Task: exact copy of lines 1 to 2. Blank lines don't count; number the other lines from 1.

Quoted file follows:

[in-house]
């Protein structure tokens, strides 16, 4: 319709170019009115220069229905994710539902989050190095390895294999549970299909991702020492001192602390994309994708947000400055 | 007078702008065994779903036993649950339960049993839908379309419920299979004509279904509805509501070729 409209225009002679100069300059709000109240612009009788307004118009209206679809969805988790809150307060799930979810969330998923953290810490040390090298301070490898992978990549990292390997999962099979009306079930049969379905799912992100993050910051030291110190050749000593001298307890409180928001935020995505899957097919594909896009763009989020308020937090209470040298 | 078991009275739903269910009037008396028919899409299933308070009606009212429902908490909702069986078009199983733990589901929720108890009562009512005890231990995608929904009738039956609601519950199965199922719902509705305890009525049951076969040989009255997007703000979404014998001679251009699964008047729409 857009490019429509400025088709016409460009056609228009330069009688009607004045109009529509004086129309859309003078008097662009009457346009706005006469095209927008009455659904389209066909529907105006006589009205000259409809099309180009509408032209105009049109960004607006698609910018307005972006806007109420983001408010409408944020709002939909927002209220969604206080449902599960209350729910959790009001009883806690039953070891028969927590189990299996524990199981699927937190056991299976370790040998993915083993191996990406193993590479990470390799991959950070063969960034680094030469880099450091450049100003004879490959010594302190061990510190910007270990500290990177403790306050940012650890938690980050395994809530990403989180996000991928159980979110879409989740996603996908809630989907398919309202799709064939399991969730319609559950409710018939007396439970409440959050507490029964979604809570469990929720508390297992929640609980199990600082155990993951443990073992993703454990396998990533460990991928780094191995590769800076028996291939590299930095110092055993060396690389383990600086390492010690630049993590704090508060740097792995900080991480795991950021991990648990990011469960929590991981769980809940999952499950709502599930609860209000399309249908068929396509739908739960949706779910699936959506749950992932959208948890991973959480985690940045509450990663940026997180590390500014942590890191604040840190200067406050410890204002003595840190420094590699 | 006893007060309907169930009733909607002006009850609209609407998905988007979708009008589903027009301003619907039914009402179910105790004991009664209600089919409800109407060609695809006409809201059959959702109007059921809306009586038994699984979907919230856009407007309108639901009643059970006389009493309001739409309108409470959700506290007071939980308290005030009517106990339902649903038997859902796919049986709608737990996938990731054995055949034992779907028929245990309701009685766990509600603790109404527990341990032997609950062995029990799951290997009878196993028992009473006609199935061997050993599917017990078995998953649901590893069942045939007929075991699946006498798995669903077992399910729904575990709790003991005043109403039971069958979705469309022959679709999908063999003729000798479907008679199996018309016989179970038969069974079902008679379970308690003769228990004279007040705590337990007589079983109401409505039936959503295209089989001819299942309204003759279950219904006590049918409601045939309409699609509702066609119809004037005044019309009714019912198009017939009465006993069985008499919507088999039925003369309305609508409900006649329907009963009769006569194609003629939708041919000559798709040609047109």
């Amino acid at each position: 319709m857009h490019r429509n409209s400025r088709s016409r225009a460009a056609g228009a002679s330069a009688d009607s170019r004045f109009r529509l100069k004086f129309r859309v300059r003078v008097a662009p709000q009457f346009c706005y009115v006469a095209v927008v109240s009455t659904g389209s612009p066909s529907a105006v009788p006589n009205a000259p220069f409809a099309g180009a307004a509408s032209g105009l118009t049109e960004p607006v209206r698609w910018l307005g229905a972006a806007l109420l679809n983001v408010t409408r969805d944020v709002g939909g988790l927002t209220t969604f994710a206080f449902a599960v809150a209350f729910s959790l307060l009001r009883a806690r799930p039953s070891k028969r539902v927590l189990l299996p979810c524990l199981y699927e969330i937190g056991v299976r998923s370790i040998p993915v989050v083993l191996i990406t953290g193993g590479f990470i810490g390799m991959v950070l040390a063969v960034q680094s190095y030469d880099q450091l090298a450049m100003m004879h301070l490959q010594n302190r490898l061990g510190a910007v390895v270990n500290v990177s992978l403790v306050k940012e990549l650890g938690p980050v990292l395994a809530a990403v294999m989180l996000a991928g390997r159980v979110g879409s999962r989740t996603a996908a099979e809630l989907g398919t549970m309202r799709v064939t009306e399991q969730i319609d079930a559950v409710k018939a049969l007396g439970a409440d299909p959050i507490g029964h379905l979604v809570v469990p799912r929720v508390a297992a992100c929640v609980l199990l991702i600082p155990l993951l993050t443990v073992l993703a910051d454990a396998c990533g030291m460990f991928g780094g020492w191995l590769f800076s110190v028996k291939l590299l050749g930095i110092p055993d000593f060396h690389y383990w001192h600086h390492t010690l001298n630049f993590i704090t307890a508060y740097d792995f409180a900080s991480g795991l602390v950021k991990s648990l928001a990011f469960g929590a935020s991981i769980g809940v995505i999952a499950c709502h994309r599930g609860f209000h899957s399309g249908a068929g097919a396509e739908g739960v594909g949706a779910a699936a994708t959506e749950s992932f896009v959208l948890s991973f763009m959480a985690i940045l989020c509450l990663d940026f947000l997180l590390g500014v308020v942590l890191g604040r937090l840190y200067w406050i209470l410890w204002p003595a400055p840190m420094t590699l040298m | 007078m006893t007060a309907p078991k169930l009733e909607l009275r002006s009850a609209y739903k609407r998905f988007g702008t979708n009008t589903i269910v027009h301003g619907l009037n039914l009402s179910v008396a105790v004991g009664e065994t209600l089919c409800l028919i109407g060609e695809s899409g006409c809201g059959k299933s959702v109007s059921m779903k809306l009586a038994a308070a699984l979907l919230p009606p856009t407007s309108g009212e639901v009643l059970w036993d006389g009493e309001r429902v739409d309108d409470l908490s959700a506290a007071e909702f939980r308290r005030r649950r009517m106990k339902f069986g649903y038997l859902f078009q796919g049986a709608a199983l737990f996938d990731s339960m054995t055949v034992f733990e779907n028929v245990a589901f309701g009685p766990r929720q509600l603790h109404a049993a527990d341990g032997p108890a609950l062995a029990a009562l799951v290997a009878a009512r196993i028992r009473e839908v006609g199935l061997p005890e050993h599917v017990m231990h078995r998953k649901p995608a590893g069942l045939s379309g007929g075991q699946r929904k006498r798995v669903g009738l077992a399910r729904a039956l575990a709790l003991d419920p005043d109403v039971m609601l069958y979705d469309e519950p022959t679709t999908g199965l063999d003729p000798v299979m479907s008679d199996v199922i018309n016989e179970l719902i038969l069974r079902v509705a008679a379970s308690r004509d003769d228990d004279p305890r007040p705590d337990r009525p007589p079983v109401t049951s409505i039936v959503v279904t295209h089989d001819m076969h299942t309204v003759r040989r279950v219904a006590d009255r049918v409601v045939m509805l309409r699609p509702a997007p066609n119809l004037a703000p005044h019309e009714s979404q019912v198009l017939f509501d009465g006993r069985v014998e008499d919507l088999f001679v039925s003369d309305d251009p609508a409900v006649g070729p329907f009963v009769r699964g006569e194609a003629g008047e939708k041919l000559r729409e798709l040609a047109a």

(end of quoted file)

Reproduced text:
[in-house]
């Protein structure tokens, strides 16, 4: 319709170019009115220069229905994710539902989050190095390895294999549970299909991702020492001192602390994309994708947000400055 | 007078702008065994779903036993649950339960049993839908379309419920299979004509279904509805509501070729 409209225009002679100069300059709000109240612009009788307004118009209206679809969805988790809150307060799930979810969330998923953290810490040390090298301070490898992978990549990292390997999962099979009306079930049969379905799912992100993050910051030291110190050749000593001298307890409180928001935020995505899957097919594909896009763009989020308020937090209470040298 | 078991009275739903269910009037008396028919899409299933308070009606009212429902908490909702069986078009199983733990589901929720108890009562009512005890231990995608929904009738039956609601519950199965199922719902509705305890009525049951076969040989009255997007703000979404014998001679251009699964008047729409 857009490019429509400025088709016409460009056609228009330069009688009607004045109009529509004086129309859309003078008097662009009457346009706005006469095209927008009455659904389209066909529907105006006589009205000259409809099309180009509408032209105009049109960004607006698609910018307005972006806007109420983001408010409408944020709002939909927002209220969604206080449902599960209350729910959790009001009883806690039953070891028969927590189990299996524990199981699927937190056991299976370790040998993915083993191996990406193993590479990470390799991959950070063969960034680094030469880099450091450049100003004879490959010594302190061990510190910007270990500290990177403790306050940012650890938690980050395994809530990403989180996000991928159980979110879409989740996603996908809630989907398919309202799709064939399991969730319609559950409710018939007396439970409440959050507490029964979604809570469990929720508390297992929640609980199990600082155990993951443990073992993703454990396998990533460990991928780094191995590769800076028996291939590299930095110092055993060396690389383990600086390492010690630049993590704090508060740097792995900080991480795991950021991990648990990011469960929590991981769980809940999952499950709502599930609860209000399309249908068929396509739908739960949706779910699936959506749950992932959208948890991973959480985690940045509450990663940026997180590390500014942590890191604040840190200067406050410890204002003595840190420094590699 | 006893007060309907169930009733909607002006009850609209609407998905988007979708009008589903027009301003619907039914009402179910105790004991009664209600089919409800109407060609695809006409809201059959959702109007059921809306009586038994699984979907919230856009407007309108639901009643059970006389009493309001739409309108409470959700506290007071939980308290005030009517106990339902649903038997859902796919049986709608737990996938990731054995055949034992779907028929245990309701009685766990509600603790109404527990341990032997609950062995029990799951290997009878196993028992009473006609199935061997050993599917017990078995998953649901590893069942045939007929075991699946006498798995669903077992399910729904575990709790003991005043109403039971069958979705469309022959679709999908063999003729000798479907008679199996018309016989179970038969069974079902008679379970308690003769228990004279007040705590337990007589079983109401409505039936959503295209089989001819299942309204003759279950219904006590049918409601045939309409699609509702066609119809004037005044019309009714019912198009017939009465006993069985008499919507088999039925003369309305609508409900006649329907009963009769006569194609003629939708041919000559798709040609047109």